Just like the motor industry has had to wait for new technology to convince drivers to make the switch to more carbon-friendly vehicles, the home heating sector is finally beginning to see a concerted transition to renewable home energy sources as a result of new and more efficient developments. Heat pumps have always battled with credibility issues, just like the electric vehicle, but now that ‘range anxiety’ is a thing of the past thanks to better performing battery-powered vehicles, so too ‘temperature anxiety’ is starting to drift into the realms of urban myth and people are becoming more convinced that heat pumps can generate the domestic water temperatures they need.

Flow temperature is the description of the water temperature sent to radiators in a central heating system. Generally speaking a traditional gas combi boiler will produce around 60°C and this is perfectly adequate for the water and heating supply of a standard domestic home. However, 10-15 years ago, air and ground source heat pumps struggled to achieve 50°C, and people had to invest in larger radiators to help the heat that was produced spread a little further. Now, the renewables industry has made new developments which are seeing water temperatures produced by heat pumps exceed 70°C.

How are heat pumps now generating water temperatures over 70°C?

The key element of a heat pump system is the refrigerant. This circulates around the system and captures the air from outside to use in the heat transfer process, subsequently providing the necessary heat to generate hot water. New refrigerants have recently been developed which are more environmentally-friendly and also more efficient; a two-pronged benefit which is proving to be the catalyst the renewable energy market has been looking for.

R290 is a propane refrigerant that is much less damaging to the environment, helping with possible leaks and also with disposal. But another critical factor is that there is 34% less energy needed to use it, meaning you can produce much higher water temperatures than the R401A refrigerant that is now being phased out, and using much less energy.

Convincing the public that heat pumps are the future of home heating

Much like the UK is entrenched in a traditional way of driving, using internal combustion engines and filling up at the service station with fossil fuels, it also has a wide range of traditional housing, which is heated using well-established methods. But in many cases this housing is poorly insulated. Addressing this basic need for thermal comfort is perhaps the key to making people switch over to renewable sources, and the UK Government has at least woken up to this fact.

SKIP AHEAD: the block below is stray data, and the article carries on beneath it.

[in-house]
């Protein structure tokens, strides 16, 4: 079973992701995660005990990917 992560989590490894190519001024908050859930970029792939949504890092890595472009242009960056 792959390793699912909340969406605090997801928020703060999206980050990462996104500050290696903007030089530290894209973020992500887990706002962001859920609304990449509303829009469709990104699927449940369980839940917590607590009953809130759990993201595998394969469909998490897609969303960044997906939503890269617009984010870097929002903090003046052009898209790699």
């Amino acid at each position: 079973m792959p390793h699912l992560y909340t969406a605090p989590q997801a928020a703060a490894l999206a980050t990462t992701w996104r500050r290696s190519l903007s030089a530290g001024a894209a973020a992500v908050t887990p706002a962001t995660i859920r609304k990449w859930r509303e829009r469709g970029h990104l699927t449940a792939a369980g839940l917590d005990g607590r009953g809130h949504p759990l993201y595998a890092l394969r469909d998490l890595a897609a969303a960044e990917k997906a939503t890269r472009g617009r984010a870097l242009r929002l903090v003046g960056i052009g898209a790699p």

Heat pumps can transform cold air from outside into warm air inside very efficiently, particularly now there is a range of new R290-based heat pumps on the market. An independent non-profit organisation called Energy Systems Catapult is at the centre of a campaign to convince the UK public to make the transition to renewable heating sources, and in recent years has tested 742 different types of heat pump in varying housing types. In general, the new R290 heat pumps have outperformed the previous R401A heat pumps.

COP is the co-efficient of performance, and in the case of heat pumps, is the measure of the heat produced in kWh for every kWh of electricity consumed in the process. 3 is accepted as a desirable COP, and is the type of COP achievable from a gas combi boiler when comparing running costs. Ideally you want higher than 3. Traditionally we have run gas combi boilers on a low setting and this provides a good COP, with a good even temperature throughout the home achieved using efficient energy levels. But now the public are reporting being able to achieve a COP of nearer 4 by using a R290-based heat pump, which is something of a game-changer for the renewables industry.

Government assistance in the heat pump switchover

The UK is still well behind the Government’s target of installing 600,000 new heat pumps every year, and there were just 72,000 installed in the UK in 2023. But the installation trend is creeping up, and the new R290-based heat pumps are definitely helping. Added to that is a range of Government grants and initiatives aimed at encouraging the public to make the switch to renewable energy sources. The Boiler Upgrade Scheme is in place until April 2028 and sees applicants receive a grant up to £7500 towards the installation cost of a heat pump system. While the Energy Company Obligation compels energy suppliers to help customers with the cost of upgrading boilers to more energy efficient versions, such as an air source or ground source heat pump.

Make the switch to an energy-efficient heat pump

If you are thinking of making the switch to renewable energy and a heat pump to generate your domestic hot water and heating, then contact Go Greener Energy Services today. We can assist with the design and installation of an effective and energy-efficient heat pump system and can also help you with securing a grant to help with the cost, so contact our team at Go Greener Energy Services today.

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